Teggie: Lake Bala, Snowdonia
Llyn Tegid, or Bala Lake, is a grey blade of water cupped in the foothills of the Snowdonia National Park. Its murky depths are said to be home to Teggie, Wales’s answer to the Loch Ness monster, lurking 144ft down. Certainly there is something unique living here: the gwyniad, a prehistoric plankton feeder that looks like a herring but whose flesh apparently smells like cucumber.
Stay: Family-owned Lake VyrnwyHotel on the neighbouring lake has a spa and fishing rights, doubles from £144 B&B. Restrictions, including a travel ban, remain in place throughout Wales until 9 November, when new rules will be introduced. lakevyrnwy.com.
Cottingley Fairies: Cottingley, West Yorkshire
A suburban village near Bradford sounds an unlikely place for fairy gatherings, but when two young cousins produced photographs taken at a woodland stream at the beginning of the 20th century, even Sir Arthur Conan Doyle pronounced them credible. It wasn’t until the 1980s that Elsie and Frances admitted the hoax. Today, the adjacent Dales is a Dark Sky Discovery Park, which should make any dancing faeries visible.
Stay: Bradford and its surrounds are in tier two, with social mixing permitted only within single households, but the area will be moving to tier three restrictions from midnight on Sunday. truewellcottages.com
Black Beasts: Bodmin Moor, Cornwall, and Dartmoor, Devon
Stories of the Black Dog, a hell-hound that stalks the countryside as a portent of imminent death, are as old as the hills. Recent manifestations have been the Beast of Bodmin plus a variety of big cat sightings on Dartmoor, where there’s plenty of tradition, as in the Sherlock Holmes story The Hound of the Baskervilles. In Dartmoor’s Wistman’s Wood, the gnarly, stunted remnant of a 7,000-year-old forest, it is easy to start imagining things.
Stay: Dartmoor’s Moorland House hotel, by Hay Tor, is where Agatha Christie wrote much of her first mystery. Doubles from £140 B&B. West Devon is under tier one restrictions where the “Rule of Six” and 10pm curfew apply. moorlandhoteldartmoor.co.uk.
Hairy Boggarts: Yorkshire Dales
Hurtle Pot and its neighbour Jingle Pot are home to notorious “boggarts”. You will find both potholes in Chapel le Dale, just down the road from the photogenic Ribblehead Viaduct. By contrast, the pots are rather dismal, inter-connected water-filled holes in the ground. At times of flood they make a churning, throbbing sound which is supposedly the call of these malevolent bogeymen who hide in tunnels, marshes and other smelly places.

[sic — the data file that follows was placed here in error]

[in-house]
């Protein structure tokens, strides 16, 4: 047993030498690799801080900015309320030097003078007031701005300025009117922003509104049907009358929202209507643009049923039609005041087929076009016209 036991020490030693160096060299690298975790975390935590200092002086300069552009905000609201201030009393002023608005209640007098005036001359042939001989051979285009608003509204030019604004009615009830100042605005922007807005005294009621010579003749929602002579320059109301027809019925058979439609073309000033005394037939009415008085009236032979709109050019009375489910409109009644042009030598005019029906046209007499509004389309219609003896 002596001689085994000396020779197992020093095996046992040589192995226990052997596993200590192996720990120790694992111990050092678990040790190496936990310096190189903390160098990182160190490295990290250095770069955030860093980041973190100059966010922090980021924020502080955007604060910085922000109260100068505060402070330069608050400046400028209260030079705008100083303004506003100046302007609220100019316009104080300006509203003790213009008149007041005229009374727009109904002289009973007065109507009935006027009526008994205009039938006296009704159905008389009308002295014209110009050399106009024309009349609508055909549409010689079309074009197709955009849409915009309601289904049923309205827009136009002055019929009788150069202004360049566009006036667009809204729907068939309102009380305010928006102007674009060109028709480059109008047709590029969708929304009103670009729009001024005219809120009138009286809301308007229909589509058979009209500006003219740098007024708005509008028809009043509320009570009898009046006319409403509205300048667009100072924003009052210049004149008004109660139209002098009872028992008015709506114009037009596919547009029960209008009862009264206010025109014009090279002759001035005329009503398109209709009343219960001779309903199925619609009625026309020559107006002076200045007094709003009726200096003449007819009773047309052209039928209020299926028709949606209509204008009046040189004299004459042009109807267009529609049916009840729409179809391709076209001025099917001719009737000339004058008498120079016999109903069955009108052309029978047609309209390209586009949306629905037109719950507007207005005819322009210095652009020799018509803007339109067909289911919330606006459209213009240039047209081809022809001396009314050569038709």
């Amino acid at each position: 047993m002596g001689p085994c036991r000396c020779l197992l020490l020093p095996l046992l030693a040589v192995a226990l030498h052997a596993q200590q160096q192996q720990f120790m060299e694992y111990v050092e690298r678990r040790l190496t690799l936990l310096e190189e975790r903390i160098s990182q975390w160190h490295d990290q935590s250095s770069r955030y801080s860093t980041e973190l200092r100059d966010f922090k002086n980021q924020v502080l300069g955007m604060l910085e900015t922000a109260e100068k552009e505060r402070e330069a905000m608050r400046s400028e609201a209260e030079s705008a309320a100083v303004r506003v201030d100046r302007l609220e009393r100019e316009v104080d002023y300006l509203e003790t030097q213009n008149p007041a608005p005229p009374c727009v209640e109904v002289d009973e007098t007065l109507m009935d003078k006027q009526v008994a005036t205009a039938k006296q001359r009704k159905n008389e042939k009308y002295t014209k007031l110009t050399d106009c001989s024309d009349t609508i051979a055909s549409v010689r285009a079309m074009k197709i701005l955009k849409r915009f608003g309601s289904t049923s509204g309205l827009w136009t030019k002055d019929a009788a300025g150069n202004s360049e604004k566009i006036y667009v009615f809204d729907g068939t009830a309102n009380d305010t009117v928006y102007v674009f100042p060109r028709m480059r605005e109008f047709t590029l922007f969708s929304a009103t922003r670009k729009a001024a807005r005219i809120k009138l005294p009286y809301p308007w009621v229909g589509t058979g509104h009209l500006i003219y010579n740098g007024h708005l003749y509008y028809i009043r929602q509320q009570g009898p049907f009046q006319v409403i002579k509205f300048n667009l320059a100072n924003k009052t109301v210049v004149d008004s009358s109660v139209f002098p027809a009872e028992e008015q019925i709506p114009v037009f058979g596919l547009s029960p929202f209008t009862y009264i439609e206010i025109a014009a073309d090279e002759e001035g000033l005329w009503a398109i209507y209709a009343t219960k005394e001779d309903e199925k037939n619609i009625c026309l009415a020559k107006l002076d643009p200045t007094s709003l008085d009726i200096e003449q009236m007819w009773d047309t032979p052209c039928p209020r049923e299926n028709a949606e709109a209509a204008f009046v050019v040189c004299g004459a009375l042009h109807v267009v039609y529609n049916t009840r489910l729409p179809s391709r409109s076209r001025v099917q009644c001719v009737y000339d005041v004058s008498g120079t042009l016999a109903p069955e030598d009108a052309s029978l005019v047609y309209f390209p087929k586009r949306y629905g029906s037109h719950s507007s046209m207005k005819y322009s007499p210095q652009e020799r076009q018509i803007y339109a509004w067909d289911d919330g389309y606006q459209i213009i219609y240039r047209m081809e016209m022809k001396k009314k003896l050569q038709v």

Stay: Ingleton, sandwiched between the Dales and the Forest of Bowland, is full of Victorian guest houses. The Pines has doubles from £60 B&B. Craven is under tier one restrictions. pinesingleton.com.
Black Annis : Leicester
Back in the 17th century, the blue-faced ogress Annis, or Agnes, is supposed to have clawed a cave out of the rock in the low-lying Dane Hills using her sharp fingernails. She is said to have preyed on unsuspecting children, fashioning clothes out of their skins. Those hills are now mostly Leicester suburbs, so head further out towards Ashby de la Zouch and suddenly you are among rolling woodlands and the Cistercian abbey of Mount Saint Bernard, whose evening vespers will sooth tormented souls.
Stay: Ashby de la Zouch, a market town with romantic castle ruins, is home to the Champneys Springs spa resort. Doubles from £315, including treatments and meals. North West Leicestershire is under tier one restrictions. champneys.com.
Dracula: Whitby, North Yorkshire
Yorkshire’s classic resort is a place of world-class fish and chips, split in half by the port on the River Esk. High on the south bank, above a bunch of tavern-lined medieval streets, stands the gaunt ruin of Whitby Abbey, Bram Stoker’s inspiration for Dracula, and where his character first came ashore in the UK, thirsting for blood. If you want a challenge, then wander after dark among the gravestones surrounding the adjacent St Mary’s Church.
Druids and believers in ancient traditions have long been attracted to Cornwall, with its stone circles and mischievous piskies. The latter are supposedly fond of dancing, after dark, and many a Cornish household has some kind of pisky charm. These creatures feature along the north coast in Boscastle’s Museum of Witchcraft, and in the collection of eccentric shops in Tintagel, which has long associations with King Arthur.
Mermaid: Peak District, Derbyshire
Normally associated with the sea, a mermaid is said to haunt a remote, still, clear pool up in the bleak uplands in the shadow of Kinder Scout. Legend has it that the water is salty thanks to a tunnel to the Atlantic, and that anyone who has the good fortune to see her while she is bathing will become immortal (although you do have to be here at sunrise on Easter Sunday).
Kelpies: Scottish lochs
The best realisations of these legendary water horses are the two giant kelpie heads right by the M9 in Falkirk. Here they look innocent enough, but these shape-shifting creatures are said to emerge from water in alluring human form in search of prey. Tempt fate by lodging on the shore, but don’t answer the door to any naked maidens with horse’s hooves or seaweed in their hair.
Stay: A range of lodges and cottages are available on the shores of Perthshire’s Loch Earn, from £149 for three nights. Falkirk is under Central Belt restrictions, with non-essential travel currently advised against. lochsidecottages.net.